Most importantly, his very rude habit of yanking the reins and thrusting his head downward. For the longest time we've been focusing on "soft contact" and I'd move with him. Except he's now taking advantage of my good behavior and will rudely pull the reins from my hands, often yanking me forward. Uh-uh buddy. Now every time he does it, I lift my hands and bump with my legs, thereby driving him forward and getting him to realize his antics only lead to him bumping himself with the bit. Surprise! We'll see how long that lesson takes to learn...

But overall, we've reached a new place in our training pyramid. We've worked hard at rhythm and have made great progress on our relaxation. Except I've been dropping the ball.

Moon has progressed beyond just needing to work at rhythm and relaxation. He needs to start engaging those topline muscles and actively stretching, flexing and, stop the presses, CONNECTING! I've sort of had that feeling for awhile, but upping the ante meant more work for me (and him). So it was probably easier to continue to focus on the small simpler things.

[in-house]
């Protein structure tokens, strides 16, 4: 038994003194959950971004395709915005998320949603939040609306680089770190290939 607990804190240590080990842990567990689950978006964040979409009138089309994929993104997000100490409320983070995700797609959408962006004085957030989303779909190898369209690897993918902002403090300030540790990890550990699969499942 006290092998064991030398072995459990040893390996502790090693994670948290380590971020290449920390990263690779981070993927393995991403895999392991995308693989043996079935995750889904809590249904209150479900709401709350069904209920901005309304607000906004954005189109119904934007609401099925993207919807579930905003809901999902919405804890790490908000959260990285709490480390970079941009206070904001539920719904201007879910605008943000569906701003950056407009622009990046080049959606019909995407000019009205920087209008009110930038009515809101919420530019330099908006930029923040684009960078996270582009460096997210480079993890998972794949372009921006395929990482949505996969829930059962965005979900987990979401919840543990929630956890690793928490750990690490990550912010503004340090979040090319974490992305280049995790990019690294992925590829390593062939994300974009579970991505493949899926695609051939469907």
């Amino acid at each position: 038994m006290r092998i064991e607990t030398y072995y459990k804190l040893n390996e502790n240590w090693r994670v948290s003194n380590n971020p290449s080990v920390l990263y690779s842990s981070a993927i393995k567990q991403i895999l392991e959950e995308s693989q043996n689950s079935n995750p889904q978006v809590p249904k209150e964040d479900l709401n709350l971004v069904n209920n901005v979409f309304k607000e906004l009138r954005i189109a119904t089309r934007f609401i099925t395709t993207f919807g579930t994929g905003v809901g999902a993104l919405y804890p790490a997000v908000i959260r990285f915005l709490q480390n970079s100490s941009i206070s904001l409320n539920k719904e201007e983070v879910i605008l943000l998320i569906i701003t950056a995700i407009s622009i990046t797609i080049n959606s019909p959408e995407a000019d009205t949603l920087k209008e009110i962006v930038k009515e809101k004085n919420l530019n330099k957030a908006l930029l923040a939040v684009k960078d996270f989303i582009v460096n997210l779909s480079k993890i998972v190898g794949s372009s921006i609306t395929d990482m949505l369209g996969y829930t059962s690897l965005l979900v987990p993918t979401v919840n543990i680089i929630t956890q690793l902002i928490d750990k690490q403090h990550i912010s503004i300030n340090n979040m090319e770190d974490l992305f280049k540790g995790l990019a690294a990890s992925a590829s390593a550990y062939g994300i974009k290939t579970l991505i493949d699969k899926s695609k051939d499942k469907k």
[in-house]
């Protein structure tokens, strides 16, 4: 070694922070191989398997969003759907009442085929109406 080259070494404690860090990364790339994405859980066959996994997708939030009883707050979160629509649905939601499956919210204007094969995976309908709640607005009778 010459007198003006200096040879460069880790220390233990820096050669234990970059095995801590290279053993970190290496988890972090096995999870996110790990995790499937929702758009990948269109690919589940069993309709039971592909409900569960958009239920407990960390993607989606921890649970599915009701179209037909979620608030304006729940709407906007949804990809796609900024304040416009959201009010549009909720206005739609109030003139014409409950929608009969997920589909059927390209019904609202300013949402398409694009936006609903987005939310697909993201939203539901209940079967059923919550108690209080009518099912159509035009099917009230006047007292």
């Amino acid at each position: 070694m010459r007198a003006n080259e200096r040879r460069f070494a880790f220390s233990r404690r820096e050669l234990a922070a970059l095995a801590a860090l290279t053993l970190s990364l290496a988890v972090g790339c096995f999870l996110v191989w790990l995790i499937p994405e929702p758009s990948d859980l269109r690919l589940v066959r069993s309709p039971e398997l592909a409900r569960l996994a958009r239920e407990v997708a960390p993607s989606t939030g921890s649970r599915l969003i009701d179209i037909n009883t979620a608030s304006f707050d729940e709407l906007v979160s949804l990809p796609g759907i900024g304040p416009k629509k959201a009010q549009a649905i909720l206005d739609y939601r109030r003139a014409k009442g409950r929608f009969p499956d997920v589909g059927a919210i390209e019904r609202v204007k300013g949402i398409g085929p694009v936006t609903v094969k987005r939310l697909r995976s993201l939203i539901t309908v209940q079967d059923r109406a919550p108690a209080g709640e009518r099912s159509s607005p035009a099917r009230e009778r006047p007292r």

Well, not anymore.

W had us doing a ton of work with more flexion and a resulting increased and improved contact with the bit. She explained that by flexing him more, he's engaging his topline and neck muscles and having to carry himself different. He also then reaches down into contact and maintains that position, thereby maintaining that muscle engagement and consequently building them up.

Let me say that Moon proved to me how much more he could offer in contact and steadiness if I just bothered to ask him for it. He showed me yesterday that he's moved past being a horse in rehab. When we came to W last May, he was terrified of contact, stiff, upright, avoiding and bracing. W explained to me that he now is struggling to learn the same things that many young horses are learning: contact. Connection.

When I'd ask for it, his head would lower, his muscles engaged and the more I asked, the longer he'd stay there. THIS is what I've been struggling with. I didn't understand why we weren't getting it. Um, maybe because I wasn't asking him for it?!